Tuesday, March 07, 2006

Of Bulls and MetroStars

So the sale of the MetroStars to Red Bull, Inc. has reached a "serious stage." According to speculation, soon, perhaps by Thursday, we might just get word that AEG is no longer the owner of the Metros. The weird thing is, how much this deal is a good thing for MLS.

If rumors are to be believed, the Metros might sell for a price tag of $25-50 million. That is huge. DC United has had a lot more success then the Metros and their sale price last June was a record $26 million. If the Metros could bring in as much or more then DC, it would be a huge boost for the league.

AEG owner Philip Anschutz is not liked much in New Jersey. This dislike hit its peak four years ago when the state sued Anschutz over his role in the collapse of Qwest Communications (a company he chaired). The charge against Anschutz was fraud. The state lost $167 million when the company went down. Do you really think the state is itching to help with anything affiliated with Anschutz?

This sale would decrease the number of teams AEG owns while bringing new ownership into the league. The more people you have invested in the league, the better the chance of success. Also, the fewer teams per owner, the more they can focus their organization.

Perhaps the best reason of all for the sale is the amount of PR Red Bull would pour into the team. Just think about all the bars and grocery stores that carry Red Bull. Now imagine every one of them also advertising the MLS. That would be something we've never seen before.

As good as all that is, it appears the price for such news is our history. For ten years the MetroStars have played, sometimes, not so great, and for ten years fans have cheered, sometimes, not so many. If Red Bull were to come in and erase that history, it would also erase everything the fans created.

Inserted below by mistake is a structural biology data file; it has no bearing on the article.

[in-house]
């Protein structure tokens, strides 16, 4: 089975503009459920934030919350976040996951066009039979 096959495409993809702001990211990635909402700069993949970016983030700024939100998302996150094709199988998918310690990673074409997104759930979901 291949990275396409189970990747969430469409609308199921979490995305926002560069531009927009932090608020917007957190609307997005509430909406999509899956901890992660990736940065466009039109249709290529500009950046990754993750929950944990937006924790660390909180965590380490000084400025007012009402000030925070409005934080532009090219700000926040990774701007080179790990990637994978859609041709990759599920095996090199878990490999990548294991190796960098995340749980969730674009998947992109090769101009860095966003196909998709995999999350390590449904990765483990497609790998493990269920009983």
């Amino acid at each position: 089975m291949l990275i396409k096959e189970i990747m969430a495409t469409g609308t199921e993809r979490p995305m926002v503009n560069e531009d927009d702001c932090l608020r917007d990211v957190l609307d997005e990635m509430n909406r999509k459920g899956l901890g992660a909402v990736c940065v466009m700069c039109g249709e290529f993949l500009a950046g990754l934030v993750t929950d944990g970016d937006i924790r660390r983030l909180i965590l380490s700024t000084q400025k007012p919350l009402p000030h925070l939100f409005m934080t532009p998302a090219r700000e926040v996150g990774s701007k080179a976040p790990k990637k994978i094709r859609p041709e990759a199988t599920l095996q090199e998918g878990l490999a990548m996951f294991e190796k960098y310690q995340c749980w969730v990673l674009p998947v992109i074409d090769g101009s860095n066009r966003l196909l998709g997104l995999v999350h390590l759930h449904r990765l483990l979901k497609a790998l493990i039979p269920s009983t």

The thing is, there is such an easy solution to this problem. If they just called the club Red Bull MetroStars or MetroStars RB, then most fans would be fine with the change. Red Bull could still place their logo all over the shirt and fans would still have their history.

I also think this would make advertising for the team easier. How serious do you think a casual soccer fan is going to take a club called Red Bull? They will look at it as a joke.

If Red Bull makes a few small changes in their approach to the new team, I think they will find a lot of open arms. However, if their history is any indication, the concerns of fans will mean very little.

Update: The Kin of Fish gives a great local write-up of this saga here.


Blogger Mr. Fish said...

Mike, I think your last line speaks to MLS' failing grace. Fans' concerns don't mean a whole lot in any sport. Just look at the whole Man U - Glazer thing which seems to have blown over. We only can vote with our wallets.

10:45 AM  

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